In mid-1945, the Japanese evacuated the islands, and in 1946, the Chinese government sent two naval expeditions to the Spratly and Paracel Islands. The Chinese destroyed all previously erected Japanese troops symbols belonging to the islands of Japan, replacing them with Chinese symbols. But if the expedition to the Spratly region ended with this, then a Chinese military garrison was stationed on the island of Boise (Woody) of the Amphitrite group of the Paracel Islands, and the construction of a support base began. Since the French - Vietnamese border police were stationed on the Croissant islands, it can be said that the Paracel Islands were actually divided between France (Vietnam) and China. At the same time, both sides claimed that they controlled the entire archipelago.

In December 1947, President Chiang Kai-shek of the Republic of China signed a decree that included all the islands of the South China Sea in the Hainan Special Administrative Region.

OCCUPATION-EFFECTIVE AND FICTITIOUS

By decrees of the French Governor-General of Indochina and the Emperor of Vietnam Bao Dai in 1933 and 1938, all these islands were incorporated into Vietnam, and by decree of President Chiang Kai-shek, they were also incorporated into China. But it is important to note that neither the Indochina authorities nor the Chinese government took any practical steps to actually develop the islands, which, apart from the military presence of France and China on the Paracels, continued to remain uninhabited, abandoned and abandoned. This circumstance is of fundamental importance for assessing the legitimacy of subsequent claims to the ownership of the islands of Vietnam, as the legal successor of France, and China.

The fact is that, in accordance with international law, a State can assert its sovereignty over uninhabited islands only by carrying out their effective occupation. The legal content of the concept of "effective occupation" of an uninhabited territory includes such actions as taking possession of it, developing it, and organizing management. The most important point in this case is the establishment of local authorities. Even if the State has officially declared the occupation and administration of a previously uninhabited territory and a permanent population has appeared on it, but local authorities will not be established within a reasonable period of time after that, an effective occupation is legally transformed into a fictitious occupation, and the State loses its legal basis for owning this territory.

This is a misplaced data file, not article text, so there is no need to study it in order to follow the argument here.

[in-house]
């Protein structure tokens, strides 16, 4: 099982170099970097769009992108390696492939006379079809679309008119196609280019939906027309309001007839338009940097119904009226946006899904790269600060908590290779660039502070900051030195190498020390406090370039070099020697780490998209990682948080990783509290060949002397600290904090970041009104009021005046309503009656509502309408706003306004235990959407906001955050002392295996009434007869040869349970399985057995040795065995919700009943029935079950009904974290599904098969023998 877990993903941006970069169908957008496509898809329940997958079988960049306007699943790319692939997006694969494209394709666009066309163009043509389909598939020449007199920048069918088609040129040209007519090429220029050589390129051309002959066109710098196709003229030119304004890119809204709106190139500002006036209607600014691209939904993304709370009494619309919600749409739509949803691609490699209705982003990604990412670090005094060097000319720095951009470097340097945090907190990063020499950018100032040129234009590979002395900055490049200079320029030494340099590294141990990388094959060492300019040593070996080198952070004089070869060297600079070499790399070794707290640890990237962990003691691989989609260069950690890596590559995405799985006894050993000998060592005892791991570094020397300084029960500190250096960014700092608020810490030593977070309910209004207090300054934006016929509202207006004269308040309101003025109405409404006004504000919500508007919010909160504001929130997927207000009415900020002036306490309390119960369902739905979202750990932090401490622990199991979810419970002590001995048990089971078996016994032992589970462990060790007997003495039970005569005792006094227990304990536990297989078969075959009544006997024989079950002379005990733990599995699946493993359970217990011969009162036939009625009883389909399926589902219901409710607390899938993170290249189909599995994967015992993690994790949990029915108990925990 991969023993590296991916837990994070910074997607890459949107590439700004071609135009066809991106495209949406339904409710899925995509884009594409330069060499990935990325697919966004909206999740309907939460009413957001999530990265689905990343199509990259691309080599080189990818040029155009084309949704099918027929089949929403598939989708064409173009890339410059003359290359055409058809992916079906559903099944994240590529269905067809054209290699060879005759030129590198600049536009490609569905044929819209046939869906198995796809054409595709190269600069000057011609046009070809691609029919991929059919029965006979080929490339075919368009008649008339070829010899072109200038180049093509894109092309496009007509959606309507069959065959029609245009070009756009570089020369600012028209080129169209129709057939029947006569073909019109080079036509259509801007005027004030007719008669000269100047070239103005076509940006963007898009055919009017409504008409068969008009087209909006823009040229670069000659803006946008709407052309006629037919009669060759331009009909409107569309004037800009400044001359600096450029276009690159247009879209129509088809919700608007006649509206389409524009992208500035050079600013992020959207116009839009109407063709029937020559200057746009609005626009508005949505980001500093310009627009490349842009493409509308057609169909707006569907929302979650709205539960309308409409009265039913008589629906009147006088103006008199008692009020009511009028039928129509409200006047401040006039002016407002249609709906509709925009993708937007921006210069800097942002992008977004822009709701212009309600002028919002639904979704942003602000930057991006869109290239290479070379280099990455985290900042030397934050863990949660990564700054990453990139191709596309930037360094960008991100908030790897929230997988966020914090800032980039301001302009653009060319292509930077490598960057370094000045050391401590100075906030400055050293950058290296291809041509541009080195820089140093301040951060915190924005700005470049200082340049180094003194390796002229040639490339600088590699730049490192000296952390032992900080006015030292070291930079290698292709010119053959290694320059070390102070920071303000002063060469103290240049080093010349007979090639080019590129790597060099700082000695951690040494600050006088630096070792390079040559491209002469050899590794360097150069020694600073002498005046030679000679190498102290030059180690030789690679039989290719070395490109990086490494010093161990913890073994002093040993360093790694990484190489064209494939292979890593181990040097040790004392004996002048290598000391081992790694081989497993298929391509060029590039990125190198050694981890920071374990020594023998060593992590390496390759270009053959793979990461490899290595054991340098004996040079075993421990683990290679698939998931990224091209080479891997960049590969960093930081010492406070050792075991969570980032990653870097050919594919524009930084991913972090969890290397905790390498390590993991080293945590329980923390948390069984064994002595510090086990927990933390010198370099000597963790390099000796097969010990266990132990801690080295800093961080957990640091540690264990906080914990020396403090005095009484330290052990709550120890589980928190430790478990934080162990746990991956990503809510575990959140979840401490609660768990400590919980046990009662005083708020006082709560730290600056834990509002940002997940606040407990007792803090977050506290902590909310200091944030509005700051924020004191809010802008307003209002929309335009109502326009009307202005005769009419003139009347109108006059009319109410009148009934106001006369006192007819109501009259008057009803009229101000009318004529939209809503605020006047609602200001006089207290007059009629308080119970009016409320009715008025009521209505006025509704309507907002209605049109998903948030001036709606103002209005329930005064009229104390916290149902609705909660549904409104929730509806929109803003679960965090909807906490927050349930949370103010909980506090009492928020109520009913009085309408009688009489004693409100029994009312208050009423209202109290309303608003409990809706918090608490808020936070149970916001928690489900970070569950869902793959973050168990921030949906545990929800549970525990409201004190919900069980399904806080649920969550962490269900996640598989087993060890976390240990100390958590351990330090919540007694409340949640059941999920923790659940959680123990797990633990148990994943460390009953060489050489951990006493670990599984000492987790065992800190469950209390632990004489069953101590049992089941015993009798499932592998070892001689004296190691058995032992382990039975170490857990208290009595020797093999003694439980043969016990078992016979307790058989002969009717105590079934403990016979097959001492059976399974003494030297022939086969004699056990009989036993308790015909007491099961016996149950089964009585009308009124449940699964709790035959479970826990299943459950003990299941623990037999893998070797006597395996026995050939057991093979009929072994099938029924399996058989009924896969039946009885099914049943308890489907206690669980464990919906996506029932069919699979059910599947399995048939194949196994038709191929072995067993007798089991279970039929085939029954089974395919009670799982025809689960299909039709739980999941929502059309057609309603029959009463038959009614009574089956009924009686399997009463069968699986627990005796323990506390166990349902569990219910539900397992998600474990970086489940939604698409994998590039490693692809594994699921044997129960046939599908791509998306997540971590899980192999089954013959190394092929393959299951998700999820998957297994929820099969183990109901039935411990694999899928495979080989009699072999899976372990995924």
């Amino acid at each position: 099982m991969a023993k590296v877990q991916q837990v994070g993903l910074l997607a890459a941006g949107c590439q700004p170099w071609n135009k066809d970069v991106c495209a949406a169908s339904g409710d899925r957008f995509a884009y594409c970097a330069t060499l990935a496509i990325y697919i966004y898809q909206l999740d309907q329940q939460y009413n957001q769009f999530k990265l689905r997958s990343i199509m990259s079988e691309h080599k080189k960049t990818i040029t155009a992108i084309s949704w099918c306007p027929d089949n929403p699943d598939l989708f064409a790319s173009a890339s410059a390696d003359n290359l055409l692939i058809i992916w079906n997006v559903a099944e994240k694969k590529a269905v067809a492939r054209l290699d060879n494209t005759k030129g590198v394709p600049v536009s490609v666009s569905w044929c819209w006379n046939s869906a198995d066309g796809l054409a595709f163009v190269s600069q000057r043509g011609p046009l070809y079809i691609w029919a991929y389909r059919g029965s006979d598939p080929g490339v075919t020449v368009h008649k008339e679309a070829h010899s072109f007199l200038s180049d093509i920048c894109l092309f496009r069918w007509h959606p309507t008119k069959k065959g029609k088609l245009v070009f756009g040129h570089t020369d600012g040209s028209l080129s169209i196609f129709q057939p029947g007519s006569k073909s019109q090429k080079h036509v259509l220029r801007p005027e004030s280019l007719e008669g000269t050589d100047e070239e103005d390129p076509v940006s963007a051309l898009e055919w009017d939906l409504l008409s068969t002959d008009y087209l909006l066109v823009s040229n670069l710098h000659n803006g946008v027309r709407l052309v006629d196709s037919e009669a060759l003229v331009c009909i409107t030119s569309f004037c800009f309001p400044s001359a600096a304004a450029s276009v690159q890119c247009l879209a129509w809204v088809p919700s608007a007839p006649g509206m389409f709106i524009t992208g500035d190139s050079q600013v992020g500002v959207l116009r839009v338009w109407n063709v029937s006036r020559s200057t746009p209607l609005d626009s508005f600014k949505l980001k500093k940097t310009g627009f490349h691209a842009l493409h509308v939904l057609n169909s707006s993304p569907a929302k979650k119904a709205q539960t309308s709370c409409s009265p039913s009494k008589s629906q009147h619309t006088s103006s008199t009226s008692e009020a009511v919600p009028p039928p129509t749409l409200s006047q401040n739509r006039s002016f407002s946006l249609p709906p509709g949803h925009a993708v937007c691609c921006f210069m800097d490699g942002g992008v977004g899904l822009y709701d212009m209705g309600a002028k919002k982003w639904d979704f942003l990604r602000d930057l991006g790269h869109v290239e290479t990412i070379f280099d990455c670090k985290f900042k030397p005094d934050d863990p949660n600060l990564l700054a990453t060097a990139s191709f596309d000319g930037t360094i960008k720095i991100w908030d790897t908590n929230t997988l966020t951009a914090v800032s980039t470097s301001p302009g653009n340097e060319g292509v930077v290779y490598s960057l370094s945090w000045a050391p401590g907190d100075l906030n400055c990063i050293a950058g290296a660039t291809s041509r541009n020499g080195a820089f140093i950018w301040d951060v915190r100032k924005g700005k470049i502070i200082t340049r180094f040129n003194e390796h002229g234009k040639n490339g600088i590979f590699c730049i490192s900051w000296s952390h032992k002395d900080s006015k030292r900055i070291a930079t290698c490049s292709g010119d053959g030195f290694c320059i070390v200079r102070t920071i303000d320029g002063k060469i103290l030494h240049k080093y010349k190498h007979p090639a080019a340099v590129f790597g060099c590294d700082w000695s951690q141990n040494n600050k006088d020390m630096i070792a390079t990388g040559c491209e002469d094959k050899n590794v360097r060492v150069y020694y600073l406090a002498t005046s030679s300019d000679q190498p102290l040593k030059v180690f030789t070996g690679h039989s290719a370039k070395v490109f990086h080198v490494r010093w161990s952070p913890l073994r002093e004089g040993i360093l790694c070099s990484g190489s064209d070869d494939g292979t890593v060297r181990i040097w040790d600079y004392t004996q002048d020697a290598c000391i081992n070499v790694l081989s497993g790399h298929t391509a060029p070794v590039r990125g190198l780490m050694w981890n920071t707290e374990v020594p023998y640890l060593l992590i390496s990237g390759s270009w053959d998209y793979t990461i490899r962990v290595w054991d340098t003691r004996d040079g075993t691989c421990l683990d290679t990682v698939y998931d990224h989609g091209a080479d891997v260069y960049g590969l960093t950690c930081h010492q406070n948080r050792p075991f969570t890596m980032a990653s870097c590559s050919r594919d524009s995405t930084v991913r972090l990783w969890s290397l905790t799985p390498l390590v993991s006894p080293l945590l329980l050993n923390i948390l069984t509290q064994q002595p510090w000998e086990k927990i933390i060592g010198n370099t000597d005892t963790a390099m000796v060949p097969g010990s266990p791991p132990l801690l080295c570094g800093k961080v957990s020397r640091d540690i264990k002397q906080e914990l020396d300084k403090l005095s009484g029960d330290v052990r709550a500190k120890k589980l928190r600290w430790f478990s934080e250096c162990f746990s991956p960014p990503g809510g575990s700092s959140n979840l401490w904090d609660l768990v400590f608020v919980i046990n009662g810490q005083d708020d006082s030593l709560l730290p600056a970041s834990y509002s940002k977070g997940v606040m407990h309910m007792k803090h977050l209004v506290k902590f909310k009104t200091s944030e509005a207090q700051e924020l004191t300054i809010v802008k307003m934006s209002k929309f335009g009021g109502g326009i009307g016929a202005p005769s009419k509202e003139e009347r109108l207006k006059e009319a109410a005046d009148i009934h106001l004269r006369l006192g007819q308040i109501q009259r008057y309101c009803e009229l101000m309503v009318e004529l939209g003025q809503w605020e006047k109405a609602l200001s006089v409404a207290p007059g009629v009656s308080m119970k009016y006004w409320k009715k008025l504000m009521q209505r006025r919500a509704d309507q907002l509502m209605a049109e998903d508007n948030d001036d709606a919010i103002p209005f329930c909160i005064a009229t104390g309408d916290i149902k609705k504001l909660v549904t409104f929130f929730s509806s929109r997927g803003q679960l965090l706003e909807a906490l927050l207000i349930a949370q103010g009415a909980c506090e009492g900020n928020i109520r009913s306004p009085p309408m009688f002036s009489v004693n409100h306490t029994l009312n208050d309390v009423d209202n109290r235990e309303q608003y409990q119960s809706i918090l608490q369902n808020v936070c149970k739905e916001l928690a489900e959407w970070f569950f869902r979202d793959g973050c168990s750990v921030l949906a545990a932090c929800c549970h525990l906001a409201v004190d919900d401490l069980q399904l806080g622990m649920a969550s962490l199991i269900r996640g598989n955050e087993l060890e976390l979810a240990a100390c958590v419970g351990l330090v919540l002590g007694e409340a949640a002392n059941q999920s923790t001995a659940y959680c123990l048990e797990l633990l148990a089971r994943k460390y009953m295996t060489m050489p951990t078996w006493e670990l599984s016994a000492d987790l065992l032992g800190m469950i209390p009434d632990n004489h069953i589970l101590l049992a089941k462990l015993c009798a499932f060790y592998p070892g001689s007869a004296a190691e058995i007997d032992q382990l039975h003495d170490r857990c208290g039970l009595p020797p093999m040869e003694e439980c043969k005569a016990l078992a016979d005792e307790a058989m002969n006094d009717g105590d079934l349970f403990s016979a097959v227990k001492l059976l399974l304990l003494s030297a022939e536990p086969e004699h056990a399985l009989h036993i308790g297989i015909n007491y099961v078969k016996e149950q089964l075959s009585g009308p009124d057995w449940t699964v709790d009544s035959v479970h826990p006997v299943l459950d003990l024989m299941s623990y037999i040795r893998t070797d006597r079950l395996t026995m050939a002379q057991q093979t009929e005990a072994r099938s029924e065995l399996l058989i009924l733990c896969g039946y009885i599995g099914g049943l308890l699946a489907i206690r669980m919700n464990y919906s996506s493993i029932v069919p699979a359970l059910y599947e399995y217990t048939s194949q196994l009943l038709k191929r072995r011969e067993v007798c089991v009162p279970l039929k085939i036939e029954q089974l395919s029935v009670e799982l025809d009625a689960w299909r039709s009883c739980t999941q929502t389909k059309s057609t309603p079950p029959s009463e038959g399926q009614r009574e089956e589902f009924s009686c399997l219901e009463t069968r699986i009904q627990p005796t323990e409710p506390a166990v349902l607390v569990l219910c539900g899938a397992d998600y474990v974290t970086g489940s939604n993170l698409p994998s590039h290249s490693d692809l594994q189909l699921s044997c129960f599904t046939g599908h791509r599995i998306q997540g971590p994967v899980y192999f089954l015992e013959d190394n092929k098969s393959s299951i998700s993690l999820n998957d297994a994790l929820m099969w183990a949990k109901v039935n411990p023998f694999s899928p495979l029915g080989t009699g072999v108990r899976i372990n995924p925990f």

As for declarations of ownership of an uninhabited territory, erecting certain symbols on it that should indicate its belonging to the relevant State, raising the flag, etc., it does not give this State any legal grounds for owning the territory and cannot restrict third countries in their actions in relation to these territories. 4

This is exactly the situation that emerged after the end of World War II on the Spratly Islands.

Although the positions of countries in the region, such as the Philippines and China, regarding the ownership of the South China Sea Islands were outlined in the most general terms back in the 1940s , 5 the international dispute on this issue was not officially formed until the very beginning of the 1950s.

On May 17, 1951, President of the Philippines E. Quirino declared that the islands of the northern Spratly Region are located near the coast of the Philippines, are closely connected with them geographically and, of course, should belong to them .6 The Chinese government immediately reacted to this speech, considering it in its protest as an attempt on Chinese territory .7 On August 15, 1951, Chinese Foreign Minister Zhou Enlai issued a statement regarding the US-British draft peace treaty with Japan and the San Francisco conference. Among other things, the document stated that all the islands of the South China Sea "have always been the territory of China" 8 . This document was general and preliminary in nature, it did not contain justification for the claims made. However, such arguments were not included either in the comments to this document in the Chinese press, or in official documents of the Chinese side in support of the claims made in subsequent years.

And on September 7, 1951, speaking at a peace conference in San Francisco, Prime Minister and Foreign Minister of the Saigon Government Tran Van Huy declared his country's claims to the Spratly and Paracel Islands, emphasizing that they "have always belonged to Vietnam" 9 .

China was not invited to the San Francisco Conference. The San Francisco Peace Treaty, signed on September 8, 1951, contained a clause on Japan's renunciation of all claims to the Spratly and Paracel Islands, but the question of their ownership was bypassed.

Thus, the two continental countries of the region - China and Vietnam-put forward claims to all the islands of the South-

page 12


but-the China Sea, while the Philippines - only to the islands of the northern part of the Spratly region. Subsequently, they were joined by Malaysia and Brunei, which claim ownership of reefs and atolls in the southwestern part of the area adjacent to their coast.